The critical role of Wernicke's area in sentence repetition

O. A. Selnes, David S Knopman, N. Niccum, A. B. Rubens

Research output: Contribution to journalArticle

48 Citations (Scopus)

Abstract

The anatomical correlates of persistent deficits in sentence repetition were studied in a group of 32 right-handed patients with fluent aphasia caused by left hemisphere ischemic stroke. Patients whose ability to repeat remained impaired by 6 months after onset almost without exception had damage to Wernicke's area. Furthermore, all patients with damage to Wernicke's area had impaired repetition 6 months after onset. The most consistent lesion correlating with chronic impairment of repetition, therefore, was one destroying parts or all of wernicke's area. Lesions outside of this area typically resulted in milder impairment of repetition that resolved within a few months. Only 5 patients had no repetition impairment when tested early (1 month after onset). These patients all had lesions anterior to the rolandic fissure, some including Broca's area.

Original languageEnglish (US)
Pages (from-to)549-557
Number of pages9
JournalAnnals of Neurology
Volume17
Issue number6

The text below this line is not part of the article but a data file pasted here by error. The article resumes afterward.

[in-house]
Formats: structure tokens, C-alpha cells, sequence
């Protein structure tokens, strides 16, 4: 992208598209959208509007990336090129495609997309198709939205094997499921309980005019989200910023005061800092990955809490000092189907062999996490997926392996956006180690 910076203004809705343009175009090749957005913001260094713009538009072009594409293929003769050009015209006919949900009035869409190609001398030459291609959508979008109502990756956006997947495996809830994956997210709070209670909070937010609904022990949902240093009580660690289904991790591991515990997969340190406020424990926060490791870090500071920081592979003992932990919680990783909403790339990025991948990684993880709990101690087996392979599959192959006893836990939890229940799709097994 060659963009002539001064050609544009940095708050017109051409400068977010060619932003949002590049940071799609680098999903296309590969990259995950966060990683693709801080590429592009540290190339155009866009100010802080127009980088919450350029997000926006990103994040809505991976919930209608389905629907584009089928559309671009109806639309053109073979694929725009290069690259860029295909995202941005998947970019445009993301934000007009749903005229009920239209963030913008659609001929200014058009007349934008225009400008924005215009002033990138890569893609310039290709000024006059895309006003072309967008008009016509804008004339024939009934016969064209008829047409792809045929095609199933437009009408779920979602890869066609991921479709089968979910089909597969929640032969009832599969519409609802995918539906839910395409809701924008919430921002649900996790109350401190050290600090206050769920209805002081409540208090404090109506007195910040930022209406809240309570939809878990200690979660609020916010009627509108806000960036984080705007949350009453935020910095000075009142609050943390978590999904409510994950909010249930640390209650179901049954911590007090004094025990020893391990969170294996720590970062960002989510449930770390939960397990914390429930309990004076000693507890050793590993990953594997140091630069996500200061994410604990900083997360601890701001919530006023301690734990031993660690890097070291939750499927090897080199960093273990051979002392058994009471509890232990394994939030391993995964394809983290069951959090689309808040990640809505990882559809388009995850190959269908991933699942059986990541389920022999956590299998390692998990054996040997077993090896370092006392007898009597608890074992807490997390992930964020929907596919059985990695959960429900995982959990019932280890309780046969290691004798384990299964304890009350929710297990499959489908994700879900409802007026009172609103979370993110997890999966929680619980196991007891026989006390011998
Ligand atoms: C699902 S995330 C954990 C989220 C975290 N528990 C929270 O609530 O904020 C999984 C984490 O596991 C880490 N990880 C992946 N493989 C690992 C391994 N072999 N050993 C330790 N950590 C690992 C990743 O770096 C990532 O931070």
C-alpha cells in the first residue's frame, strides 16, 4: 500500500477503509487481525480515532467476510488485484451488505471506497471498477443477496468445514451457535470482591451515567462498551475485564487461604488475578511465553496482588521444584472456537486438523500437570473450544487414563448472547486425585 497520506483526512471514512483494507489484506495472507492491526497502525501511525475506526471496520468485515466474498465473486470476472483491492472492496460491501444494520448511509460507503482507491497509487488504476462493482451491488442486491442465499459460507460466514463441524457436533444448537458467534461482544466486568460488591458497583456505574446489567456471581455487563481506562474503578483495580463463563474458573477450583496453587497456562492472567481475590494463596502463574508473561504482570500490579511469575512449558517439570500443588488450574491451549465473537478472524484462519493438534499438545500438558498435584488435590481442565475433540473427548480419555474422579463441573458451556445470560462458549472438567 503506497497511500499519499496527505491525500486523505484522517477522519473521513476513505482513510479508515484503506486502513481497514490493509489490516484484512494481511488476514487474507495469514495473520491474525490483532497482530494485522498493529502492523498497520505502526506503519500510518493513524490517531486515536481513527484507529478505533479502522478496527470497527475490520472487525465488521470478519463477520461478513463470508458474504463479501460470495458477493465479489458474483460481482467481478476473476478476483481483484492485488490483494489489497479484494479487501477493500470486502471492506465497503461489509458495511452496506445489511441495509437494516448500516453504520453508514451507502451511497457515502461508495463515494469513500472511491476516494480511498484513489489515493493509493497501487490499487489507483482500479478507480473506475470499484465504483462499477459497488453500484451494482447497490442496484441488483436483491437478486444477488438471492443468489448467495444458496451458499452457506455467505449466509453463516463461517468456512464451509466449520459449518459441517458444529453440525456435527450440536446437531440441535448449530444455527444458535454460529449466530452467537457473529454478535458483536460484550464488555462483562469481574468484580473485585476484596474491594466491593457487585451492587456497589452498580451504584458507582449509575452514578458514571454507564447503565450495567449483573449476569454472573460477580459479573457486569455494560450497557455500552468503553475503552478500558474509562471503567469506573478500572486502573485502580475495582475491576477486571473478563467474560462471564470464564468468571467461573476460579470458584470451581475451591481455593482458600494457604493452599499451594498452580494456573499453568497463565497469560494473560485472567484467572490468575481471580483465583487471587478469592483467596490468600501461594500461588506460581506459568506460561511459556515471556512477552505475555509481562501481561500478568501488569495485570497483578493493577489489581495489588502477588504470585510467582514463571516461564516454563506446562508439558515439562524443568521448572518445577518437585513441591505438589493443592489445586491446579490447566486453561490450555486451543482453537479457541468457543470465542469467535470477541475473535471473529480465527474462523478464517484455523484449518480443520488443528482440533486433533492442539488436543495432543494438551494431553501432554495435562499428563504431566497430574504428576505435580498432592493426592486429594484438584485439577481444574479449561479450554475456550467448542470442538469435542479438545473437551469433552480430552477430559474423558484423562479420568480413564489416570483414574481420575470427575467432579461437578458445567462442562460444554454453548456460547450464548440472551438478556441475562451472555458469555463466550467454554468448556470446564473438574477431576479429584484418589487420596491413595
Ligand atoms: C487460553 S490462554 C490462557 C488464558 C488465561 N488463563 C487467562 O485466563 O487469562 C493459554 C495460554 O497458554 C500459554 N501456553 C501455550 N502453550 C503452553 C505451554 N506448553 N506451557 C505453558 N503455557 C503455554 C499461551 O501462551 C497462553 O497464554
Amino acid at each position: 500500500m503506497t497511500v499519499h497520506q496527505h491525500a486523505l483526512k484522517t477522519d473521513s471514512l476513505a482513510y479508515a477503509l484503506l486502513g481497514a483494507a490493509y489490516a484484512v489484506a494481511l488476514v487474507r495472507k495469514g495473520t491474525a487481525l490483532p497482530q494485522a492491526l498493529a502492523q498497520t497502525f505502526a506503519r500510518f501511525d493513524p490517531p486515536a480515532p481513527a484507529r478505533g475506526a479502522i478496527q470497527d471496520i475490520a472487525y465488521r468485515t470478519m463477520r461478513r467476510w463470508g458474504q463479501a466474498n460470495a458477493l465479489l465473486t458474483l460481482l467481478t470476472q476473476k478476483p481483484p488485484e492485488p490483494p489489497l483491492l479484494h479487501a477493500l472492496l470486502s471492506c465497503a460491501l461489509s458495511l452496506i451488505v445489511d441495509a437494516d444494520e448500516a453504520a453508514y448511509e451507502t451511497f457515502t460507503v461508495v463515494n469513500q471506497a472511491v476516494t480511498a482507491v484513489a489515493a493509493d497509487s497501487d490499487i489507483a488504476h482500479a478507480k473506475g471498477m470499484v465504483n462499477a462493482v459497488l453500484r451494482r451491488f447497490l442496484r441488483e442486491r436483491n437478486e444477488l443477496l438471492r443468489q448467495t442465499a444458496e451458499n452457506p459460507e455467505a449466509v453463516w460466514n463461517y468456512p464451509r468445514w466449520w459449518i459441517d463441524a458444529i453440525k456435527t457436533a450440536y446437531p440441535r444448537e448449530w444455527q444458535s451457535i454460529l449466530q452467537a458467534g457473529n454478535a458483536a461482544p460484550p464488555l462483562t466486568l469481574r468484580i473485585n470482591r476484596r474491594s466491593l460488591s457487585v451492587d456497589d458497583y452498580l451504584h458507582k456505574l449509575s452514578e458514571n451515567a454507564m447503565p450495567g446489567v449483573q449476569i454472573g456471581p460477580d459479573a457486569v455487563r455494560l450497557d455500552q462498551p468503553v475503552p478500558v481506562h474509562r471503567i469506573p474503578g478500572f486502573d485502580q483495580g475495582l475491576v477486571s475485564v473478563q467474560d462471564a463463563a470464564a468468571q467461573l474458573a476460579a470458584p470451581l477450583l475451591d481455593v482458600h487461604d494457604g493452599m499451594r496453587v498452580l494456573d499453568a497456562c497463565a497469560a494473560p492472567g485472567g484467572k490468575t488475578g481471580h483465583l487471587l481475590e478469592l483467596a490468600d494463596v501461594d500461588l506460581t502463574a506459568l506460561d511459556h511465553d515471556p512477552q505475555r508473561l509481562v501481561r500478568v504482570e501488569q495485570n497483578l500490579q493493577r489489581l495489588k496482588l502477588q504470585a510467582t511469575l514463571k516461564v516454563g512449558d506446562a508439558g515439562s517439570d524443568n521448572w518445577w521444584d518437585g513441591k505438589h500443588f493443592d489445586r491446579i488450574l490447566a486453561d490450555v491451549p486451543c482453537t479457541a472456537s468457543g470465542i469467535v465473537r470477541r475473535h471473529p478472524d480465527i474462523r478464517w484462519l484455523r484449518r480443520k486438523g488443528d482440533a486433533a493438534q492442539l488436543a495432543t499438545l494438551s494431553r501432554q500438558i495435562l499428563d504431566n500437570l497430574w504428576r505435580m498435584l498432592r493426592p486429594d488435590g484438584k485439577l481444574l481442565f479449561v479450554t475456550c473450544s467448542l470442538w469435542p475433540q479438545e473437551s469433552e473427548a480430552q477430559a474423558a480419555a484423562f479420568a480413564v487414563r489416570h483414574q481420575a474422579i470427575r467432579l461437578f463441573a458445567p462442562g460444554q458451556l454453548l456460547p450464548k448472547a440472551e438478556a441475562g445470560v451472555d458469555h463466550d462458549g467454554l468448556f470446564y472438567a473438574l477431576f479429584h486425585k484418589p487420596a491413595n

StatePublished - 1985
Externally publishedYes

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Wernicke Aphasia
Patient Rights
Stroke
Wernicke Area
Broca Area

ASJC Scopus subject areas

  • Neuroscience(all)

Cite this

Selnes, O. A., Knopman, D. S., Niccum, N., & Rubens, A. B. (1985). The critical role of Wernicke's area in sentence repetition. Annals of Neurology, 17(6), 549-557.

The critical role of Wernicke's area in sentence repetition. / Selnes, O. A.; Knopman, David S; Niccum, N.; Rubens, A. B.

In: Annals of Neurology, Vol. 17, No. 6, 1985, p. 549-557.

Research output: Contribution to journalArticle

Selnes, OA, Knopman, DS, Niccum, N & Rubens, AB 1985, 'The critical role of Wernicke's area in sentence repetition', Annals of Neurology, vol. 17, no. 6, pp. 549-557.
Selnes, O. A. ; Knopman, David S ; Niccum, N. ; Rubens, A. B. / The critical role of Wernicke's area in sentence repetition. In: Annals of Neurology. 1985 ; Vol. 17, No. 6. pp. 549-557.
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